Meeting EU heat pump goals will slash 20% off heating bills – report
A fast heat pump roll-out in Europe will help tackle energy poverty; cut bills and gas imports, and boost health, jobs and GDP, new research reveals.
The research shows gas demand in buildings would drop by 40% between 2022 and 2030 if the EU’s target of 60 million more heat pumps installed by 2030 is met.
What’s more, Europe’s energy imports would fall by €60 billion, and household heating bills by 20% by 2030 compared to a business as usual scenario, the analysis by thinktank Cambridge Econometrics – published today in a report from EHPA and the European Climate Foundation – shows. Heat pumps are around 30% cheaper to run than gas boilers over their lifetime.
Boilers running on fossil fuels are the main reason for the EU’s high gas dependence and the fact that buildings are way off track in terms of decarbonisation.
Despite this, a new fossil fuel boiler is installed every eight seconds in the EU. The European Commission has proposed a ban on the sale of new fossil fuel boilers from September 2029, which is being discussed on 27 April.
Jozefien Vanbecelaere, Head of EU affairs at the European Heat Pump Association said:
“The importance of rapidly switching to heat pumps has never been clearer. From our lungs to our wallets, from our climate to our energy independence, speeding up the move away from fossil fuel boilers will bring an array of amazing benefits. We urge the EU to bring the fossil fuel boiler era to an end.”
The modelling by Cambridge Econometrics, carried out on behalf of the European Climate Foundation and the European Heat Pump Association, also finds that meeting the REPowerEU heat pump target for 2030 would:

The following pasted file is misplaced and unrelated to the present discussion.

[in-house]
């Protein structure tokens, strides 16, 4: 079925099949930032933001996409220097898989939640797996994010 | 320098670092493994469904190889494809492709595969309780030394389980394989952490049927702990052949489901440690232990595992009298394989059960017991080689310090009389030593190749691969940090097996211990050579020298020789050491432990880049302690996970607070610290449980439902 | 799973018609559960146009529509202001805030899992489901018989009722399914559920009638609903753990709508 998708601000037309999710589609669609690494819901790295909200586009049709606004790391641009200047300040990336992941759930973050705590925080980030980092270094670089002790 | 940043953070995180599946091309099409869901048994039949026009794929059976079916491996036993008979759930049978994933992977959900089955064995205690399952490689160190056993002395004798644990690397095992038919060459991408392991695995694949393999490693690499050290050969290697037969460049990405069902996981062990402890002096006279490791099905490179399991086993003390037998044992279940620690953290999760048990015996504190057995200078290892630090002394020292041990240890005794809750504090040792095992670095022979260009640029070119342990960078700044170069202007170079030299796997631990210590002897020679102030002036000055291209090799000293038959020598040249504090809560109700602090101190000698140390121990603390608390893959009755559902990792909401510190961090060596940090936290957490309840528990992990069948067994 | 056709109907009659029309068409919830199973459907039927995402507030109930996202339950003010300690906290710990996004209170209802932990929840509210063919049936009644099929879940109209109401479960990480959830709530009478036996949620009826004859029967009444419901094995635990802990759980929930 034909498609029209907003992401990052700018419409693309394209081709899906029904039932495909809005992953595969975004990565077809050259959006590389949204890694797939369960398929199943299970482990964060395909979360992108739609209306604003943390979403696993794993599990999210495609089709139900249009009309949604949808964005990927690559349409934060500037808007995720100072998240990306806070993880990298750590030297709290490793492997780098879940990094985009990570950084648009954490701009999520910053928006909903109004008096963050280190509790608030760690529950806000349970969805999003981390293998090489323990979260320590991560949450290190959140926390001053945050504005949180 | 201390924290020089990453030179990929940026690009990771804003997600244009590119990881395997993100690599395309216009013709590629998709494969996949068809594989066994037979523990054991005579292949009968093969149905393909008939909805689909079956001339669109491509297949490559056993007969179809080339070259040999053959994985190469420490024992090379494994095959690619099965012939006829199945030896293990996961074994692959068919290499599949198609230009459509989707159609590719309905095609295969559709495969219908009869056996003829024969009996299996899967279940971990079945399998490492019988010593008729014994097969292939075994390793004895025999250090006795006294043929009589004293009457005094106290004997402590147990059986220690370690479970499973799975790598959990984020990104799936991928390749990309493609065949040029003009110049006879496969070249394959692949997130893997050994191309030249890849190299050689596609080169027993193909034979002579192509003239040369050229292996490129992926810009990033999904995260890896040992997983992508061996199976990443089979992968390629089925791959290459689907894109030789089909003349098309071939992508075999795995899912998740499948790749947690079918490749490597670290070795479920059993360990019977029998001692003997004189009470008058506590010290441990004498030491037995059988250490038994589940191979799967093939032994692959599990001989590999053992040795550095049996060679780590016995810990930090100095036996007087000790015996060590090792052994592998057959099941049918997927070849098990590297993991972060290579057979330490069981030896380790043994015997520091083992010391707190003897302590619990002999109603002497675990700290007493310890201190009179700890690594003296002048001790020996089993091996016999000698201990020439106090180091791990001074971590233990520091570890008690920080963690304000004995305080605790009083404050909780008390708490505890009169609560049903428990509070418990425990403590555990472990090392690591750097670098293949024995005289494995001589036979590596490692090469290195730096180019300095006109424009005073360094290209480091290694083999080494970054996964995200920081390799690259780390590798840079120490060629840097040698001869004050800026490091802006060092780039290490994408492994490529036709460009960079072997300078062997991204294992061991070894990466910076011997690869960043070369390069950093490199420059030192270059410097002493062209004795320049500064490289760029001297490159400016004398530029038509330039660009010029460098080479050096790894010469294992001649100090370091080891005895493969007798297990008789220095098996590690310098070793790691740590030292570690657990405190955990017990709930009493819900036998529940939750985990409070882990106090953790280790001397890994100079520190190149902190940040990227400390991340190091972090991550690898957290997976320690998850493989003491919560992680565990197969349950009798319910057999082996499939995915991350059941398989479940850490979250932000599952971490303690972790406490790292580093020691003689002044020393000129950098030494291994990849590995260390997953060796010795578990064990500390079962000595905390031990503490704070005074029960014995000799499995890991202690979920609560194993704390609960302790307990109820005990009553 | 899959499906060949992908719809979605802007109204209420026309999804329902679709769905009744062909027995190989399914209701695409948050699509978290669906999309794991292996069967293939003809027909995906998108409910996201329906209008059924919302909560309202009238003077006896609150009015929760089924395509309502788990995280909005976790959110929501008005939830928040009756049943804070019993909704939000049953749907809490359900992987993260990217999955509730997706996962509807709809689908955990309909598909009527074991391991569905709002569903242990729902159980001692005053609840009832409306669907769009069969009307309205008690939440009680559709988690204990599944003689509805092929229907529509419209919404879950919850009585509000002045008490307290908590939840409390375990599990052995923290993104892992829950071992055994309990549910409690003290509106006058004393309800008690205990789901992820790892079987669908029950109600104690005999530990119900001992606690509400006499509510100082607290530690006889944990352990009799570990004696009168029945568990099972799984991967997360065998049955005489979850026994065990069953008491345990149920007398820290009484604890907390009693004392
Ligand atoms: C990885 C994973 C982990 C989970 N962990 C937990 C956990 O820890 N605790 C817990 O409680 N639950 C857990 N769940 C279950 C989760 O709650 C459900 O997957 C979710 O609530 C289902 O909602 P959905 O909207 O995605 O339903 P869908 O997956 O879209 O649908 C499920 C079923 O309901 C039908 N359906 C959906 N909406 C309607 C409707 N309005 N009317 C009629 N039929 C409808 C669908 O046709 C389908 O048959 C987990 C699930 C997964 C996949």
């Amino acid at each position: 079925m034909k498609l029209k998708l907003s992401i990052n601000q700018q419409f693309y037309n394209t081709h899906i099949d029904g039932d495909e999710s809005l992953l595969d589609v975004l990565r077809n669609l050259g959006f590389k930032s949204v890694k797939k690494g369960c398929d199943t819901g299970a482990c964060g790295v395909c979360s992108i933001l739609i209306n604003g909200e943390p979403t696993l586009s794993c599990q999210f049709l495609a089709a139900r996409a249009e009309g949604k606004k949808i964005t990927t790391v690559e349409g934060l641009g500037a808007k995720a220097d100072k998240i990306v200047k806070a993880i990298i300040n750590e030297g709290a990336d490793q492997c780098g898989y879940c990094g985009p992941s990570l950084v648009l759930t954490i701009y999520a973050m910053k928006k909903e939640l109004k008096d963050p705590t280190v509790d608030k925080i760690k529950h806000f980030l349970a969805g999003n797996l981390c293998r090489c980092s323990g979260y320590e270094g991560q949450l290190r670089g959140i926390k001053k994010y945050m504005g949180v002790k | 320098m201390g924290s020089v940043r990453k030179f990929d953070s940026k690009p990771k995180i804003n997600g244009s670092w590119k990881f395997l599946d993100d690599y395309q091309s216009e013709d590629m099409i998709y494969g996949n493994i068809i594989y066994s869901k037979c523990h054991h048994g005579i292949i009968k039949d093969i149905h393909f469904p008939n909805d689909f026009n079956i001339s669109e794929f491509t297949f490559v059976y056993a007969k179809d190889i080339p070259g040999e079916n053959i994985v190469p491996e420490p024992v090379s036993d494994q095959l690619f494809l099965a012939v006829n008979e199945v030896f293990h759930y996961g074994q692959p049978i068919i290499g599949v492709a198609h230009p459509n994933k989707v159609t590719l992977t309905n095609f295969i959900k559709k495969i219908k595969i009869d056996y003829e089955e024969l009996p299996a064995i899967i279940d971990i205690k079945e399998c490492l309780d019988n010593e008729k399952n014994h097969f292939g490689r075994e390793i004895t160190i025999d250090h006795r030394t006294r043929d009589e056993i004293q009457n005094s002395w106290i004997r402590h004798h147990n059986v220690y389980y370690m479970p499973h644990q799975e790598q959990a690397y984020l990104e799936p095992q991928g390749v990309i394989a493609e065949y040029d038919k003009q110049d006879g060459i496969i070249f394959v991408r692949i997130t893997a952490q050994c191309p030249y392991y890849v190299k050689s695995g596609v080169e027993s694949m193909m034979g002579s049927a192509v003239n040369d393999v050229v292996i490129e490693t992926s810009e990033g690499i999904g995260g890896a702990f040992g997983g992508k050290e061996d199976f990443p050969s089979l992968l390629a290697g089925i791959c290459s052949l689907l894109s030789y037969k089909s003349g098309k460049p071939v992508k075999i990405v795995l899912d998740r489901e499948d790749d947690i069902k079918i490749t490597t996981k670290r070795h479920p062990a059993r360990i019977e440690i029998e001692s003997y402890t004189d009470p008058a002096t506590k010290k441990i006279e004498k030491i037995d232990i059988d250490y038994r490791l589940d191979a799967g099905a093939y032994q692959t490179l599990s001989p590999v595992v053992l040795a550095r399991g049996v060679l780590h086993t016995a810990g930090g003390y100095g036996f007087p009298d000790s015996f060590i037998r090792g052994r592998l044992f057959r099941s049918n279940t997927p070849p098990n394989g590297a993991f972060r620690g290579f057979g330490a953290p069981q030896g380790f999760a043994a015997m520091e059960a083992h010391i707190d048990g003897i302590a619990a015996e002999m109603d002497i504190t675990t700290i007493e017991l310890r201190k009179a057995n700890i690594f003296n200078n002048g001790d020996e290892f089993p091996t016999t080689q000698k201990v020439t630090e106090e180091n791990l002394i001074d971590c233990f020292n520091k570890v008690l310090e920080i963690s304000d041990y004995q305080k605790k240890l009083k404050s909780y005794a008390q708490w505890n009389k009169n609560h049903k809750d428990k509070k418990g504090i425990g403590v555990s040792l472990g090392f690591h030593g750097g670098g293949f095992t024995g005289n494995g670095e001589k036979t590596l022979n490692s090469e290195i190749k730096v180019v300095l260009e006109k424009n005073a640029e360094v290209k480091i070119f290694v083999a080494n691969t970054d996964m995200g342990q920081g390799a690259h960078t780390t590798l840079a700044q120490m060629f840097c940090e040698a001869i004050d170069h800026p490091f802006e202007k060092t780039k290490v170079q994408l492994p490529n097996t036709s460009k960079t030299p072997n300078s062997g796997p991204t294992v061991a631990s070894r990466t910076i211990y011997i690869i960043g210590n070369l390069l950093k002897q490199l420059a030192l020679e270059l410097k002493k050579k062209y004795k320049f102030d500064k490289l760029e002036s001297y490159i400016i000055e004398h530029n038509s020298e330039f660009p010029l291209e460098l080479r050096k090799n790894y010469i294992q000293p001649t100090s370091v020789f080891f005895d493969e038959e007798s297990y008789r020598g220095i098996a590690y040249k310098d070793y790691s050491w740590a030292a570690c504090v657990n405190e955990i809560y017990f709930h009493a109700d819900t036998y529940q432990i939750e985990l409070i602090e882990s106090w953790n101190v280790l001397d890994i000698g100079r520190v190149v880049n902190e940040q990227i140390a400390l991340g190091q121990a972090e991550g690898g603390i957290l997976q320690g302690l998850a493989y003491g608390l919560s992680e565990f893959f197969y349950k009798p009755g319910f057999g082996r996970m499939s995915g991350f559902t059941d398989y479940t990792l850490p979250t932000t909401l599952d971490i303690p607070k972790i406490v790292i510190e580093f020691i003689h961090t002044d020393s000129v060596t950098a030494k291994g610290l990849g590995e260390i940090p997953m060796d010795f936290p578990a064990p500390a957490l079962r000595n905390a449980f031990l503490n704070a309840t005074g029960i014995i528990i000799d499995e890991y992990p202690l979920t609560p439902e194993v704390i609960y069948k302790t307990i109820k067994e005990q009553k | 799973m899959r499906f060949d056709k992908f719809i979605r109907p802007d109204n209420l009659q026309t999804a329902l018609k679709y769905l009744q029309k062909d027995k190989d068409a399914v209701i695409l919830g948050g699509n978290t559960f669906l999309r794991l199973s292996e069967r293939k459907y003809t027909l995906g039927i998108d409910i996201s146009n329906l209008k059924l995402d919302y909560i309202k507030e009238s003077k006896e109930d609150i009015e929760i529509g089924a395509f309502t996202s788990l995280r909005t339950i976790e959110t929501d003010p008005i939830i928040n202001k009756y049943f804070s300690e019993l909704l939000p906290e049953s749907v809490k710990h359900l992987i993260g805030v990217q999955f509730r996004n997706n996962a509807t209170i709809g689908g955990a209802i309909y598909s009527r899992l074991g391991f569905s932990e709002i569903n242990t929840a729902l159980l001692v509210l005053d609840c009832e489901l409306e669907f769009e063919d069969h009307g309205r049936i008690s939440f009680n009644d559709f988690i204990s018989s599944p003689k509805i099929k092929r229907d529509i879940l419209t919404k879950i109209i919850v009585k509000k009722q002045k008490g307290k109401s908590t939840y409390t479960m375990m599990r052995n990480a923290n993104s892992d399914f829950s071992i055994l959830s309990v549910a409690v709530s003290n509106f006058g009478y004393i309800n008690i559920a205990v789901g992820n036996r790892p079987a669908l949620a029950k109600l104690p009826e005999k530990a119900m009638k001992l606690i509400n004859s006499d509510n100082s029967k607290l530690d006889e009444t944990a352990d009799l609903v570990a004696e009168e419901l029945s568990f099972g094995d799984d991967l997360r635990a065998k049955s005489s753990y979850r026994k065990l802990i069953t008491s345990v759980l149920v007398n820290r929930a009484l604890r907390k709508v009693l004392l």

- > Lead to a 2.5% growth in annual Gross Domestic Product (GDP) compared to a business as usual scenario
- > Create 3 million net additional jobs compared to a business as usual scenario.
- > Cut climate-harming CO2 emissions from EU residential buildings by 46% compared to 2022.
- > Slash NOx from household heating almost 40% by 2030 compared to 2022. Heat pumps do not produce emissions that pollute the air we breathe, unlike burning fossil fuels and biomass.
Stijn Van Hummelen, Managing Director at Cambridge Econometrics (Belgium) said:
“Our new report suggests that, particularly if high fossil fuel prices persist over the coming years, a fast transition away from gas boilers to heat pumps in the coming decade would not only help reduce reliance on fossil fuel imports by 2030, but also generate additional employment and reduce household spending on energy.”
Dimitri Vergne – Sustainability team leader at the European Consumer Organisation (BEUC) said:
“It is a no brainer that switching from fossil fuel boilers to heat pumps benefits both the planet and consumers savings. To roll out heat pumps in our homes rapidly, authorities must give a hand to consumers to overcome the high upfront costs, the hurdles of finding an accredited and trustworthy installer and to better insulate their homes”
Notes to the editor:
This study is the update to a 2022 version with the current and foreseen higher energy prices deepened by the Russian invasion of Ukraine. It models REPowerEU’s goals of 30 million hydronic heat pumps to be added by 2030 – which translates into around 60 million more heat pumps including air to air types – and compares this to a business as usual scenario with a continued high reliance on fossil fuel boilers.
To meet the EU’s climate objectives, the building sector will need to achieve a 60% reduction in greenhouse gas emissions between 2015 and 2030, and fully decarbonise by 2050. However, emissions from the EU’s residential building stock are only expected to decrease by 11% between 2022 and 2030 under currently adopted policies.
Head of communications, European Heat Pump Association
Tel: +32 473 57 31 37